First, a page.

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The share of Americans who support gun control restrictions gradually increases (Haner et al. 65; Van Sparrentak 884; Oraka et al. 179; Kruis et al. 28; Smith 41; Colleen 878). However, the government cannot currently totally prohibit the use of arms by civil citizens because it will cause a massive social resonance (Wozniak 259; Miller 274; Wallace 267). Nevertheless, it is still possible to develop ways of preventing wrong people from purchasing arms. It is necessary to explain what kind of people are characterized as wrong. The first group includes people with such mental disorders as schizophrenia, paranoia, antisocial personality disorder, borderline personality disorder, and sociopathy (Perrotta 043; Sedgwick et al. 1178; Wojciechowski 35; Mamidi and Gupta 29; Hauger et al. 2). The danger of mental health disorders is that people lose control over themselves and might unconsciously threaten others and hurt them (Metzl et al. 81; Harford 653; Thomson and Beauchaine 544; Marsden et al. 197; Wulandari 7). Such people are deprived of empathy and the ability for mentalization (Zsuliet 198; Felsenheimer et al. 1; Lakhani et al. 5; Velotti et al. 1084; Martin et al. 6). For example, a person with schizophrenia might not understand that a victim feels pain and could die if he or she cuts with a knife or shoots. Simultaneously, mental health issues remain highly stigmatized in modern society. Numerous scholars provide evidence that the potential danger of people with mental health disorders is the result of the stigma (Knoll & Annas 81; Pescosolido et al. 1714, 1742; Batastini et al. 675; Louden et al. 573, 576; Cavelti 1; Sheehan 3). Despite this, the imposition of additional mental health tests for people with mental disorders does not mean that all such people should be viewed as dangerous. People who show no signs of propensity to violence will be allowed to keep guns. Even if only one mentally ill person out of 20 will be identified as dangerous and will be deprived of the right to bear arms, this will save the lives of hundreds of American citizens. The second group of wrong people includes those who have a history of imprisonment for a violent crime. Currently, at the federal level, “felons, fugitives, people who use illegal drugs,” illegal immigrants, and those who committed domestic violence or alcohol-related severe crime are not allowed to possess guns (Gailey 156; Siegel and Boine 4; Philpott‐Jones 7; Mapua 18). This prohibition means such people could purchase guns from licensed dealers under no circumstances. Undoubtedly, this will stop only one part of the criminals because another part will try to buy guns from unlicensed dealers. People who move in criminal circles know where to get what they need. From this, it could be inferred that the wrong people could be deprived of guns through the fight against illegal arms trading at local, federal, and international levels. Every state has different firearm control laws, and some of them are weaker than others. For instance, these laws are weak in Mississippi, Louisiana, Wyoming, Missouri, and Alabama (Choi et al. 2141; 2142). States with strict firearm regulations suffer from ineffective policies of other states because this is how criminals in such states as New York get guns (Braga et al. 597). To cease illegal gun trafficking, Crifasi et al. suggest introducing “private transfer background check laws (CBC)” (241). The authors also believe that “laws requiring prospective handgun purchasers to obtain a license (PTP), those focusing on firearm trafficking, and state regulation of firearm dealers” will also bring positive results (Crifasi et al. 241).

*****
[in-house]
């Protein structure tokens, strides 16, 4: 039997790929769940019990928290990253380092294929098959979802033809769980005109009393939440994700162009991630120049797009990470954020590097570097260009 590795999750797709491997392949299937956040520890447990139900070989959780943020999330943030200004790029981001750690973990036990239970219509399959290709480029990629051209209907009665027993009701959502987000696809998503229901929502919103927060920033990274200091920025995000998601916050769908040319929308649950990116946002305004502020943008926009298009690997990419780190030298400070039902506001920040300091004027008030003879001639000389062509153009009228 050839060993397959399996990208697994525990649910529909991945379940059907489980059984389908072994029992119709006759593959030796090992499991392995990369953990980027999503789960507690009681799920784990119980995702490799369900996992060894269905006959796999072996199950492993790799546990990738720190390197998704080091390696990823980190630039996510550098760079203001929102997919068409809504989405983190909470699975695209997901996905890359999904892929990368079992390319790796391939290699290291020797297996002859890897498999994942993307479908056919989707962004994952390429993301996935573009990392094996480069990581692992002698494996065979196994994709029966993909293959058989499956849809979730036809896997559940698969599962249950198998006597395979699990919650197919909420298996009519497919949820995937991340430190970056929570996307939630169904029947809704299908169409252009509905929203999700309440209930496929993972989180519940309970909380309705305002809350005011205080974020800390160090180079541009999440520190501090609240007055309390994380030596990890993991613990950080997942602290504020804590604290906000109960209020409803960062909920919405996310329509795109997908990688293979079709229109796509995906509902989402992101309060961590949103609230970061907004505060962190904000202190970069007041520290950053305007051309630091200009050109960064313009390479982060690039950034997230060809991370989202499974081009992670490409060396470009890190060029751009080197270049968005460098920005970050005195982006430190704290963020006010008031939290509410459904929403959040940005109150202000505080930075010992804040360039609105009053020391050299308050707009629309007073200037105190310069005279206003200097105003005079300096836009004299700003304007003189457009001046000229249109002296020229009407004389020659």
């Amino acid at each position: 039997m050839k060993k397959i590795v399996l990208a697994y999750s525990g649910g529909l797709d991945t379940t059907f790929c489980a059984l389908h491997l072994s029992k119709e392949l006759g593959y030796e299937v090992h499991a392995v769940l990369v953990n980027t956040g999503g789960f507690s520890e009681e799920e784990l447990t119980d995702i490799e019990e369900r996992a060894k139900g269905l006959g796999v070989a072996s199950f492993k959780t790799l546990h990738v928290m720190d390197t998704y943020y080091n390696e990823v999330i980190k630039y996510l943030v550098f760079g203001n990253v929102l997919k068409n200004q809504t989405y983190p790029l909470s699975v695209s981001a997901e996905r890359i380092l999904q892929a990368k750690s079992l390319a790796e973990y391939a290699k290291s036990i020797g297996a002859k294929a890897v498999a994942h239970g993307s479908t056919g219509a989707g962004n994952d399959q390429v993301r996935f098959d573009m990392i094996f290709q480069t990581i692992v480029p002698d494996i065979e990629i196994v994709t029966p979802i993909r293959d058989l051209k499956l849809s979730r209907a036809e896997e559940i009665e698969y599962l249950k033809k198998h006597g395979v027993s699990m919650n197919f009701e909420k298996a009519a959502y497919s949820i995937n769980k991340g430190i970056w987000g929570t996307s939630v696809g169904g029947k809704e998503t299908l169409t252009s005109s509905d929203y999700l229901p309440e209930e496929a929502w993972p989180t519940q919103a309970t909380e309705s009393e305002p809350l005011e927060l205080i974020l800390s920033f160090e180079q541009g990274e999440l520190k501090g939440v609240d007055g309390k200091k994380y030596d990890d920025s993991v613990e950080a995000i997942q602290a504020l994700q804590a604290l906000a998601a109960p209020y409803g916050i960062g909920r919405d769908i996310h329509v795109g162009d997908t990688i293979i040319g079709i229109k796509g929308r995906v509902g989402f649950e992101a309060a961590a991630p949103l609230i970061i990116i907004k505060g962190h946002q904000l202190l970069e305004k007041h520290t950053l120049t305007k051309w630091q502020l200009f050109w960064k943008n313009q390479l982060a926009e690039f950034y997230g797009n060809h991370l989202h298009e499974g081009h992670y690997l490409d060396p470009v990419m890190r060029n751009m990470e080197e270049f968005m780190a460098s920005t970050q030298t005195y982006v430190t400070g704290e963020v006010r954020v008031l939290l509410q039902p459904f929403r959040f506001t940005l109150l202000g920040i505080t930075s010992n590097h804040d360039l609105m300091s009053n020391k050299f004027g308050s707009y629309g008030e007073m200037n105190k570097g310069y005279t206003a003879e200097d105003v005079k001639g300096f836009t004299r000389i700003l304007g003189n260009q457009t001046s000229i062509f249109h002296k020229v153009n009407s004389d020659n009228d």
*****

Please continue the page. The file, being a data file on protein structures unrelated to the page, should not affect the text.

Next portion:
Additionally, Koper et al. propose “restricting or mandating design changes in particular types of firearms that are considered to be especially dangerous and/or attractive for criminal use” (313). The primary assumption of Koper et al. is that design restrictions will make it difficult for criminals to use guns and, hence, they will stop purchasing them. Lawmakers should fully understand how criminals buy guns illegally to find ways to impede the functioning of this system. Federal laws also prohibit selling firearms to customers without conducting a background sale first. However, in American legislation, there is a gap known as the Charleston Loophole that enables purchasers to get their guns after three working days even if the background check has not been completed yet (Barry 582). To close this gap, governments need to restrict the duration of background checking. At the same time, the problem with the black market for guns remains because a background check could only be conducted when a firearm is purchased from licensed dealers (Vernick et al. 98). Hence, improvements in the sphere of gun control are impossible without a comprehensive approach. To conclude, one of the most effective ways of protecting people’s lives is to ensure that people who purchase guns are qualified enough and would not use them to hurt and kill others. The first measure is to conduct additional tests on people who are or were diagnosed with mental health disorders. The second way is to fight the black market for firearms. The third measure is to close the existing loophole that makes it easier to receive guns. These measures’ effectiveness could be multiplied if they are implemented together.